Rapid City, SD Embeds Over 300 trained Prosperity Coaches to Eradicate Poverty
You can visit Rapid City, South Dakota, but you may not see them -- over 300 Prosperity Coaches embedded throughout the city. They don't wear a uniform, but they are there, trained and ready to respond to people in the crisis of poverty. This unique approach to eradicating poverty, based on the work of Dr. Beegle, has proven to be successful in this town of 74,000 residents.
The effort to become Poverty Informed began six years ago when the John T. Vucurevich Foundation invited Dr. Beegle to train staff and community partners on poverty and to get the conversation started on eradicating poverty. Out of this, the “Prosperity Initiative” was born, a community-wide initiative to become more poverty-informed and create long-term sustainable change for individuals and families. Since then, gover 300 individuals throughout the city have taken the time to participate in Dr. Beegle's Poverty Institutes and have been certified as Beegle Poverty Coaches, or "Prosperity Coaches," as the foundation and city refers to them.
We spoke with Jess Gromer, Program Officer, and Jessica Olson, Program Associate, of the John T. Vucurevich Foundation who tell us that since bringing Dr. Beegle in, the community has been transformed. Organizations collaborate together more than ever before. Prosperity Coaches continue to make progress. They meet regularly to address barriers clients are experiencing and have improved organizational polices and created access to resources for people struggling.
“It is still a buzz word in our community to be Poverty Informed,” says Olson. Being Poverty Informed means that individuals share a common language that bring them together for the common goal eliminating poverty and striving to create an environment where everyone thrives. “It really is a collaborative effort to help individuals get over the barriers they face,” says Gromer.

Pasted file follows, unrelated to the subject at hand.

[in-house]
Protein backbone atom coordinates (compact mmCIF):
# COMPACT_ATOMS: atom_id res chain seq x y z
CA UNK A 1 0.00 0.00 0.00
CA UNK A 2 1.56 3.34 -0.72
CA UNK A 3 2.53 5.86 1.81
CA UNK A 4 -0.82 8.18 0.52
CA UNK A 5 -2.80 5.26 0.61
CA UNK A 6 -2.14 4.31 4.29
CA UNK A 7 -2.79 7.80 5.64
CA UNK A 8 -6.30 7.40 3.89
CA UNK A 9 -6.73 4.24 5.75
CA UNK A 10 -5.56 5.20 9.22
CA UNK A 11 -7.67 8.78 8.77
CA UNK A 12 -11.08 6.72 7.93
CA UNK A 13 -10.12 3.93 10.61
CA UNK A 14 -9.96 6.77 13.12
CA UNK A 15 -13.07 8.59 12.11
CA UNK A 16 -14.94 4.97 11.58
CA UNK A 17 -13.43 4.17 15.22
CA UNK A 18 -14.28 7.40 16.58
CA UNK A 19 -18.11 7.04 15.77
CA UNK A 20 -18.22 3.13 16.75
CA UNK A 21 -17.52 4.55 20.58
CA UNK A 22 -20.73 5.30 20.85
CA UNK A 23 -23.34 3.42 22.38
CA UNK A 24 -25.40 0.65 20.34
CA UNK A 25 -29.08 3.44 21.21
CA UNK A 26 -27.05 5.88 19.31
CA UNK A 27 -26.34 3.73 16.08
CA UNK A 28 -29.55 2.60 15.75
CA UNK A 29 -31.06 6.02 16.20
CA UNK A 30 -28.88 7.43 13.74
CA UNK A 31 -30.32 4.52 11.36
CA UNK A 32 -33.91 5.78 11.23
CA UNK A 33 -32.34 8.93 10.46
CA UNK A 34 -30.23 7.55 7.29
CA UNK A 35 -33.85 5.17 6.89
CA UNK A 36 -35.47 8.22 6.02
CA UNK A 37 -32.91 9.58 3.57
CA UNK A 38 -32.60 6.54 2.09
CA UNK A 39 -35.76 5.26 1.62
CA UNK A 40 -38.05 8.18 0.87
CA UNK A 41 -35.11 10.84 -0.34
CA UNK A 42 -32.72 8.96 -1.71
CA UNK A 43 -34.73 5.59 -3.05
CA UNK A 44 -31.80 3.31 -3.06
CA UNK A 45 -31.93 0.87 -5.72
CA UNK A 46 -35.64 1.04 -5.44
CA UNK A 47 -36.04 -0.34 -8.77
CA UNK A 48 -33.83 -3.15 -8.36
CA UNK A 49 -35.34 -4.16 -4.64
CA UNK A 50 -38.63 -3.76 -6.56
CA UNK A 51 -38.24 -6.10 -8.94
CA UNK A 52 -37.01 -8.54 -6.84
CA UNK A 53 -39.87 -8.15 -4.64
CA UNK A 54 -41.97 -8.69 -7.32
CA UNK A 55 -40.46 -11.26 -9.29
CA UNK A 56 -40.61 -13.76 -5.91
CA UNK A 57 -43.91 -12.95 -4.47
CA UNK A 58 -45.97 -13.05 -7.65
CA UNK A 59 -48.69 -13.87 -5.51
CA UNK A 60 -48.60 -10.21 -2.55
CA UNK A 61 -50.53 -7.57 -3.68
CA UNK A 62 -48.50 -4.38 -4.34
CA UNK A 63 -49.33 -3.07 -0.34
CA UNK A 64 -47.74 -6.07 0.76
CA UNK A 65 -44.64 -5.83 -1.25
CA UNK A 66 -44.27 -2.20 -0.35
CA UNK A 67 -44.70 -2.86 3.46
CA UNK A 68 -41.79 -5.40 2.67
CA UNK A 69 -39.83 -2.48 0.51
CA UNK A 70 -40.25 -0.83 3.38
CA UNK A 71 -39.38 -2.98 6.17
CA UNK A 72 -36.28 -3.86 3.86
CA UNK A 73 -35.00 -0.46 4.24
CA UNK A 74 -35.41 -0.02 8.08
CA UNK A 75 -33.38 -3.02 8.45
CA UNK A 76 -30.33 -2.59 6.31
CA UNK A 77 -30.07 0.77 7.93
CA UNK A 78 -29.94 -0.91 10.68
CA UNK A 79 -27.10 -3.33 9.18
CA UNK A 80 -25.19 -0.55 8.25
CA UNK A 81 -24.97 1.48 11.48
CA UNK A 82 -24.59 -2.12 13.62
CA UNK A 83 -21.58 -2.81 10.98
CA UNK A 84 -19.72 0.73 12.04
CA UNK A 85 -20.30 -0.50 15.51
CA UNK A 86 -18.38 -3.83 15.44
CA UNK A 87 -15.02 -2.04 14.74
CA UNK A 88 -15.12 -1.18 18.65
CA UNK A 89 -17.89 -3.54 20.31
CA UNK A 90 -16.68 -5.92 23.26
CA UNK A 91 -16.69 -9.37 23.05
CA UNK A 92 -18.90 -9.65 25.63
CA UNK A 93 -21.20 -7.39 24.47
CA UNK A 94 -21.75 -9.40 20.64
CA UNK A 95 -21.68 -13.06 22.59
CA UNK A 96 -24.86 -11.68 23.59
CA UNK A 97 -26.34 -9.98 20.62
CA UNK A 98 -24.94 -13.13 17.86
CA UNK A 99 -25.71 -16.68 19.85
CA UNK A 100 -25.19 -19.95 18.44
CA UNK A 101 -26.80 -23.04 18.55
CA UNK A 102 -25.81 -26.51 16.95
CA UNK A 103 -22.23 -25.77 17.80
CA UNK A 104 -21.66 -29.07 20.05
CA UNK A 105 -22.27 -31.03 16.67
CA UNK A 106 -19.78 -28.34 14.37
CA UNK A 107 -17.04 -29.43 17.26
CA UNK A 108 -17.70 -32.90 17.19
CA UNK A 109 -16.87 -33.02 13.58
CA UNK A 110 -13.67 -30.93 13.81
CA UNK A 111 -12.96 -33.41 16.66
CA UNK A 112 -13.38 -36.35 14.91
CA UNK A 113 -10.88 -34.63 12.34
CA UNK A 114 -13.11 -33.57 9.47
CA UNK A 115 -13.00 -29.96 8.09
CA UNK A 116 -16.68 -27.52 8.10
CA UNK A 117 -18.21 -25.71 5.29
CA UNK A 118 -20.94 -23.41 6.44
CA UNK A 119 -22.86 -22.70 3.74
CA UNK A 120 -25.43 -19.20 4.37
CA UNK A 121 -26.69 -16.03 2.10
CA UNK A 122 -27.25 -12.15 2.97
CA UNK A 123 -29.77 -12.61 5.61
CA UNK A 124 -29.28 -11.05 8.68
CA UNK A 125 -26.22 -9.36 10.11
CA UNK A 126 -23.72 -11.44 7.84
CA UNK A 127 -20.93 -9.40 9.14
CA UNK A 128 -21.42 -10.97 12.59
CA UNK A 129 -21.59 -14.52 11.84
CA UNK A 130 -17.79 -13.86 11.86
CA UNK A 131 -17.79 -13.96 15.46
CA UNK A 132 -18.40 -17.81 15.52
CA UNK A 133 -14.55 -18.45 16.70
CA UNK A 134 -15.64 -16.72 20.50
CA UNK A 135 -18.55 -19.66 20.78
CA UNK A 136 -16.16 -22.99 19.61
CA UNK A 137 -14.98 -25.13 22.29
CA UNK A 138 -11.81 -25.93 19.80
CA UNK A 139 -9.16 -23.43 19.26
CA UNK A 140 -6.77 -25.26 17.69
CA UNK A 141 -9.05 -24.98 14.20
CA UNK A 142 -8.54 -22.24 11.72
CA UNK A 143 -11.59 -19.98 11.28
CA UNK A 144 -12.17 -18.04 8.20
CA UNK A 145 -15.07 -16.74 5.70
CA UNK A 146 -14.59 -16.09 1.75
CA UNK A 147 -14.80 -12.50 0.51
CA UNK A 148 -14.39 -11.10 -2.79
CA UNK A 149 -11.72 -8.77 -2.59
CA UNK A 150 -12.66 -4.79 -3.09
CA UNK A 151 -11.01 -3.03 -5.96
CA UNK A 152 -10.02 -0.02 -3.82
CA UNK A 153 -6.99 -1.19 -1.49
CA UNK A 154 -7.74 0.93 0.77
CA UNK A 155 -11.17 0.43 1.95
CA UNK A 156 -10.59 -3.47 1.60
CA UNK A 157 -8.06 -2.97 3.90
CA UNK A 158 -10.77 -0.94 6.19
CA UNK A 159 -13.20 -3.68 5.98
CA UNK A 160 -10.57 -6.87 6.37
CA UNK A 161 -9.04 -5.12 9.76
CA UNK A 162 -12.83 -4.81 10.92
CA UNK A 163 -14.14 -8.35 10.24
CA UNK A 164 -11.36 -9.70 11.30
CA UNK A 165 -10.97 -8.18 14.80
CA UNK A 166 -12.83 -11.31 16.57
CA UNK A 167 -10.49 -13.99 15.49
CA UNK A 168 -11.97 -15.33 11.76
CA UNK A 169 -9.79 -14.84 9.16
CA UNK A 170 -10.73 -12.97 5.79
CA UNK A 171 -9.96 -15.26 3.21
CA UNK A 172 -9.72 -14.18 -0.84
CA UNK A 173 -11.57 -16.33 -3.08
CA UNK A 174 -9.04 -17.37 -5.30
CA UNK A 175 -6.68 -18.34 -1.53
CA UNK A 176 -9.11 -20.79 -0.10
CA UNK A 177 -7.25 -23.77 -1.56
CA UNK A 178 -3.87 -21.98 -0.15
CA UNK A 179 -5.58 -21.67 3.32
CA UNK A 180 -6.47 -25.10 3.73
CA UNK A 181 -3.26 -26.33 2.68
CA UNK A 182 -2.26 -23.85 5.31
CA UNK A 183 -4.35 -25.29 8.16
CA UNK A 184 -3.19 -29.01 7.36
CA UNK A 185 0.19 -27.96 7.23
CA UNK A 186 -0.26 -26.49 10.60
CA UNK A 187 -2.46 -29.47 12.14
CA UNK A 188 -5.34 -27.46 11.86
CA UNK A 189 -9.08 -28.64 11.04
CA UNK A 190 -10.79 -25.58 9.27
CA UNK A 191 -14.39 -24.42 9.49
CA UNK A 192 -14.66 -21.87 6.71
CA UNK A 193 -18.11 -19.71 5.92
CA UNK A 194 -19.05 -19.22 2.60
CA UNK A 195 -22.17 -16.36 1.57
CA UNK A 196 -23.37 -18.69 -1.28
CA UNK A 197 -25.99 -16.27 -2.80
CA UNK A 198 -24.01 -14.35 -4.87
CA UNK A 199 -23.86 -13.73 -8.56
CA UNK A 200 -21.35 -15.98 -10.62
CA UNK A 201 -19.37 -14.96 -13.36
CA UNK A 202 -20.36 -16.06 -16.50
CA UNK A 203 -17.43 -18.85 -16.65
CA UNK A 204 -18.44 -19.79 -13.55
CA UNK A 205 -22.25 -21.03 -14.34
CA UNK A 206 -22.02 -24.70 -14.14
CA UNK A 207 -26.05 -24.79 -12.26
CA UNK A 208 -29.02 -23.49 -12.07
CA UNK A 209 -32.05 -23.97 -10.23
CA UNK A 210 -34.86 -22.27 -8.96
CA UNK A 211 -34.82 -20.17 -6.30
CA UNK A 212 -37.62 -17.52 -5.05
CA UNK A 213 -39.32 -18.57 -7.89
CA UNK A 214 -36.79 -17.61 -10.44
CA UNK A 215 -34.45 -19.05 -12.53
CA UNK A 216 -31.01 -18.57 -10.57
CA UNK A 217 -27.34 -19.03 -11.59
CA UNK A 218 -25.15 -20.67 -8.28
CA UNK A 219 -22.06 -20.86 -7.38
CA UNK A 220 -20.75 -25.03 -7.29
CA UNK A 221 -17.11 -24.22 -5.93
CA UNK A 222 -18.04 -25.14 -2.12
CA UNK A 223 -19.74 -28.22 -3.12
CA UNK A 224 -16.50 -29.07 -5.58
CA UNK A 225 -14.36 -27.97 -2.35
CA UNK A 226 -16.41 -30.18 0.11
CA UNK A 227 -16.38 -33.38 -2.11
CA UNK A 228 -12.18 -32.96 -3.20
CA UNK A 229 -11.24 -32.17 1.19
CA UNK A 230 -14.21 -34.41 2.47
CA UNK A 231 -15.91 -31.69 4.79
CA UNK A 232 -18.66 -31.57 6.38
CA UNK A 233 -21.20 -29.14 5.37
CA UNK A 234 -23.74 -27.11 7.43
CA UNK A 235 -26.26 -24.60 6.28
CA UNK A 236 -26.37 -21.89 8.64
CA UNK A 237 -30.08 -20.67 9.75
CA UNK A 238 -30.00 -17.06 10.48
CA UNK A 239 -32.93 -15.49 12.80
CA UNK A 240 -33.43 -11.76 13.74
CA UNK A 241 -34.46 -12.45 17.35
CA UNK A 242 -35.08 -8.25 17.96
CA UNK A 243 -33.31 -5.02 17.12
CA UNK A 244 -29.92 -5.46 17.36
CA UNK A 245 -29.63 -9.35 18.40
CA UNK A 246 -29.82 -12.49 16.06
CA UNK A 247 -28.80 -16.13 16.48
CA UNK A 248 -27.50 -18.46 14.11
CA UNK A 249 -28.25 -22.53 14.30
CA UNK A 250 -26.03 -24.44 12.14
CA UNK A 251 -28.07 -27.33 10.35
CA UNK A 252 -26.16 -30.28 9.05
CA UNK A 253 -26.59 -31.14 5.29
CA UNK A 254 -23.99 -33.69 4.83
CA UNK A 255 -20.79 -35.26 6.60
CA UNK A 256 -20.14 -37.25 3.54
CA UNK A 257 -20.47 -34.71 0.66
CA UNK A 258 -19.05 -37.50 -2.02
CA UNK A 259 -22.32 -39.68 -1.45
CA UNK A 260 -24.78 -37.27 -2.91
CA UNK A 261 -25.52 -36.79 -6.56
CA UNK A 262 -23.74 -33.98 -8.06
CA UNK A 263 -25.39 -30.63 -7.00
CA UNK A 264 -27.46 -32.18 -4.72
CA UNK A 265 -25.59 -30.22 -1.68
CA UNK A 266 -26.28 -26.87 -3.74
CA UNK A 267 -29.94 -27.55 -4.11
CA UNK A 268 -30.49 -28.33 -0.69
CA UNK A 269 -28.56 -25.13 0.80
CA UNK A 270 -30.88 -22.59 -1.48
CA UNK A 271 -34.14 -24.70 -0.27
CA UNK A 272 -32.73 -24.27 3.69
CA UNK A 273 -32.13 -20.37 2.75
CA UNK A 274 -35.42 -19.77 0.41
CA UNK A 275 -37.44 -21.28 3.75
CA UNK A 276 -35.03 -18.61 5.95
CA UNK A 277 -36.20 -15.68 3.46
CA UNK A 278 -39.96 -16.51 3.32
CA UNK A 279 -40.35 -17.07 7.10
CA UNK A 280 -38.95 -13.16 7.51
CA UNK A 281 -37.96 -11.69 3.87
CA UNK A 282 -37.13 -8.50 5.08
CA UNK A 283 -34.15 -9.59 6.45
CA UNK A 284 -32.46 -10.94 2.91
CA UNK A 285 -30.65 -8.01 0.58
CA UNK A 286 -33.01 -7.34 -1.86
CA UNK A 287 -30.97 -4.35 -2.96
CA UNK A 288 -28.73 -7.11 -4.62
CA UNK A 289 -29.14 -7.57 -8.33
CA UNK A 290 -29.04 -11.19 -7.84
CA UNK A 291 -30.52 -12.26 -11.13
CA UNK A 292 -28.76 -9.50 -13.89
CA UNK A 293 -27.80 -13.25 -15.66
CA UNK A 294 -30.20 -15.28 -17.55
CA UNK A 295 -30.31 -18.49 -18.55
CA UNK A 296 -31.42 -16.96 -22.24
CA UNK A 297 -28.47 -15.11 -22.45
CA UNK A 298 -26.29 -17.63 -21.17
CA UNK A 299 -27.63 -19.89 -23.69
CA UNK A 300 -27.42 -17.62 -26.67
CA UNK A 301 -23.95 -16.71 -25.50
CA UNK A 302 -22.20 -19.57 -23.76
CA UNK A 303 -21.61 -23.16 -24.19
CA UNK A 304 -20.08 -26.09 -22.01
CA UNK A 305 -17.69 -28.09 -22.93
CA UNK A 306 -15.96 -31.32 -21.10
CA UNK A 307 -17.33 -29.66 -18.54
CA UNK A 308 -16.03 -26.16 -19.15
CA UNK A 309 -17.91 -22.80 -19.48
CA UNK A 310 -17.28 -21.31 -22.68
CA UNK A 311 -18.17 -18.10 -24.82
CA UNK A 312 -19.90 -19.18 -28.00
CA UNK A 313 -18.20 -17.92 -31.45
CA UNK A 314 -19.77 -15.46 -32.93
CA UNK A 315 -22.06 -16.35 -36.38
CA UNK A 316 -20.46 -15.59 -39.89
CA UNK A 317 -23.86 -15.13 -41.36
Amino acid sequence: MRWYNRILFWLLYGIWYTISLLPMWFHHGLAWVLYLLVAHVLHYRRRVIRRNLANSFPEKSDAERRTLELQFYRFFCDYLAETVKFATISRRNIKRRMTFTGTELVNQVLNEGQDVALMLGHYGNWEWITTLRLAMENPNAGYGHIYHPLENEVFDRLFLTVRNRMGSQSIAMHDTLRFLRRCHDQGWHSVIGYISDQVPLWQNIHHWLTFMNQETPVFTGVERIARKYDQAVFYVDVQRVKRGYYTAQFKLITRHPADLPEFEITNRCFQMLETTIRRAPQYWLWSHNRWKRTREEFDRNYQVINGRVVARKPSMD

On average, about 35-40 coaches meet monthly to discuss working with families and individuals who are experiencing poverty. “Coaches are highly integrated into the community,” says Olsong. “They brainstorm solutions, encourage one another, and discuss policy changes to help remove barriers for people who are struggling.”
Policy change is one area that Prosperity Coaches have made an impact. “Western Dakota Tech (WDT), our local technical college, has really embraced becoming poverty informed,” says Olsong. “The entire faculty and administration went through Dr. Beegle’s poverty trainings.” The college now has a Student Success Center, staffed with Prosperity Coaches who provide support services and connections to community resources for students in need. Among those resources, WDT has developed an emergency food pantry and has started an emergency fund. "When students are experiencing a crisis, they don't have to automatically drop out for the semester,” explains Olson. “Instead, there are now trained individuals to help students through those barriers.”
Brand new access to housing for people struggling is another achievement this Poverty Informed city is proudly anticipating. Through a collaborative effort from multiple individuals and organizations, three housing towers are under construction – one tower for families, one for men, and one for women. The project, called “OneHeart,” is expected to be completed early 2021. But the community knows that housing alone is not enough to help people move forward. The towers will have space to provide on-site wrap-around support. The services will include building relationships with residents and connecting them to healthcare, mental health services, and education and job training to help them move out and stay out of poverty. “With a collaborative approach to services and supports being available in one location, this will provide hope and healing to move families and individuals out of poverty,” says Olson.
Gromer says that the foundation has really changed since bringing Dr. Beegle in. "We are really making sure we look through the lens of poverty when we make decisions on what we fund," says Gromer. She recalls the first time she heard Dr. Beegle speak. “It definitely opened all of our eyes to working with individuals coming from poverty ... I absolutely learned a different perspective--particularly when it comes to generational poverty. It changed my approach.”